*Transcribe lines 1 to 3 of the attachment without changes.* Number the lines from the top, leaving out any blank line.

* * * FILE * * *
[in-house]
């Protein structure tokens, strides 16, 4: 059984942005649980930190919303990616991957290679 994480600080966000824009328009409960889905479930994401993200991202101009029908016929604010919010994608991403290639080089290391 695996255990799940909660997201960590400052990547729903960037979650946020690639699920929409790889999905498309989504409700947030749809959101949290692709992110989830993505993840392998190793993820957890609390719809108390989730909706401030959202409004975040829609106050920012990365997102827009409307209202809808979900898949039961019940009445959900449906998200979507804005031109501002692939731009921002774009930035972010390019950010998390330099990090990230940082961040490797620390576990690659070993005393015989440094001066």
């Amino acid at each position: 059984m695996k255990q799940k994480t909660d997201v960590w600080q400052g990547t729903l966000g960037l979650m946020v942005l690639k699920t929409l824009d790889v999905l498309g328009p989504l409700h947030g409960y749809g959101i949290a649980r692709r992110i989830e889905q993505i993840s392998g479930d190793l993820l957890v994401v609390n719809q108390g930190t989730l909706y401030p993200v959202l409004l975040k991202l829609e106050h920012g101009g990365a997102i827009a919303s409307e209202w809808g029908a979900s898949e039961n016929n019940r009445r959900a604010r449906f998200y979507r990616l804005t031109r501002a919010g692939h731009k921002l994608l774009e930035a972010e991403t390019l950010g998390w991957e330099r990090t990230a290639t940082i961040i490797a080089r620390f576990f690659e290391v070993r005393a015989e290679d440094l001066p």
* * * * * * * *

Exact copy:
[in-house]
């Protein structure tokens, strides 16, 4: 059984942005649980930190919303990616991957290679 994480600080966000824009328009409960889905479930994401993200991202101009029908016929604010919010994608991403290639080089290391 695996255990799940909660997201960590400052990547729903960037979650946020690639699920929409790889999905498309989504409700947030749809959101949290692709992110989830993505993840392998190793993820957890609390719809108390989730909706401030959202409004975040829609106050920012990365997102827009409307209202809808979900898949039961019940009445959900449906998200979507804005031109501002692939731009921002774009930035972010390019950010998390330099990090990230940082961040490797620390576990690659070993005393015989440094001066």
């Amino acid at each position: 059984m695996k255990q799940k994480t909660d997201v960590w600080q400052g990547t729903l966000g960037l979650m946020v942005l690639k699920t929409l824009d790889v999905l498309g328009p989504l409700h947030g409960y749809g959101i949290a649980r692709r992110i989830e889905q993505i993840s392998g479930d190793l993820l957890v994401v609390n719809q108390g930190t989730l909706y401030p993200v959202l409004l975040k991202l829609e106050h920012g101009g990365a997102i827009a919303s409307e209202w809808g029908a979900s898949e039961n016929n019940r009445r959900a604010r449906f998200y979507r990616l804005t031109r501002a919010g692939h731009k921002l994608l774009e930035a972010e991403t390019l950010g998390w991957e330099r990090t990230a290639t940082i961040i490797a080089r620390f576990f690659e290391v070993r005393a015989e290679d440094l001066p």